As an amateur mycologist, that is the question that I am asked far more often than any other natural history subject. Most people know enough about natural history to at least come up with some idea. “That was a weird bird.” or “where did that crazy fly come from?” But sometimes people look down and just see something they have never come across in their whole lives and they can’t even begin to categorize it. Most of the time ‘that stuff’ falls into the fungi or at least fungi ‘relatives’.
In this case it’s a slime mold!!! I love slime molds. If I was in the U.K. I’d love Slime Moulds. So slime molds or Myxomycota or Myxozoa aren’t really fungi. They are in fact a really wacky group of single-celled organisms (closer to animals) that hang out by themselves and munch on decaying material. Then outta nowhere they get some mystical signal to move and they all join together and form these fruiting bodies, at least some do. The fruiting bodies contain spores that when mature blow away and make new little slime molds when the time is right. While the structures can be pretty complicated and unique, these mounds are called aethalia.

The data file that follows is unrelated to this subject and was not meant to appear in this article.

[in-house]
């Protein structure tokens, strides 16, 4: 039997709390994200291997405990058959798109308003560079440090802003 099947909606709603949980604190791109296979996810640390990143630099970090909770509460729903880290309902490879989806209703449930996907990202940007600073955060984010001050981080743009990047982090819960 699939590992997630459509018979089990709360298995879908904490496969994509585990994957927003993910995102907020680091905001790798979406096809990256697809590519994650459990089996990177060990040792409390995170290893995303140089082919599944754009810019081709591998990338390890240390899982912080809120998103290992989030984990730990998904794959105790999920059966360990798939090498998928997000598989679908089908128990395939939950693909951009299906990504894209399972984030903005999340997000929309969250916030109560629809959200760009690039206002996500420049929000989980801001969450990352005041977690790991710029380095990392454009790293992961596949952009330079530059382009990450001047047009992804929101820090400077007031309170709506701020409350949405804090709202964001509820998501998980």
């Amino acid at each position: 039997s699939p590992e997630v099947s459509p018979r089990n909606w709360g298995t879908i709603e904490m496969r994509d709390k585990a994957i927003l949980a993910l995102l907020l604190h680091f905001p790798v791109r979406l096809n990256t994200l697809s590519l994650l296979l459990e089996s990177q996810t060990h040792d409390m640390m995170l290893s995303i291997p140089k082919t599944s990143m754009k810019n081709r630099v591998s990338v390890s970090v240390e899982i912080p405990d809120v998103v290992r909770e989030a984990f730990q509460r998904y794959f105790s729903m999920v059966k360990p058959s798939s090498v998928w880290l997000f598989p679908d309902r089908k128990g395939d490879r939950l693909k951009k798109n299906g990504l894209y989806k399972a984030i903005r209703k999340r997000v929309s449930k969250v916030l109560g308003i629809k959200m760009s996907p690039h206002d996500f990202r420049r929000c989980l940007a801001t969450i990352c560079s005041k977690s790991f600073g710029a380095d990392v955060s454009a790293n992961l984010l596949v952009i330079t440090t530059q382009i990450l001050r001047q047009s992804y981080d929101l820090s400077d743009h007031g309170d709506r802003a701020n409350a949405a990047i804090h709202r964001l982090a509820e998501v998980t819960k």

These are the wolf’s milk slime mold also called the wolf’s teet slime mold. Sciency people often refer to them as Lycogala epidendrum. They start out pink (see the first image) and when mature turn a grayish brown color. Where does the common name come from? Well a little known fact is that a wolf’s milk is actually pink in color. The fresh slime mold has a liquidy substance inside that squeezes out looking like wolf’s milk. Although, having never milked a wolf… I’m taking their word for it.
Do slime molds sound interesting? Just wait, there will be plenty more coming up in the future!! There’s some dog vomit outside just ready for blogging too!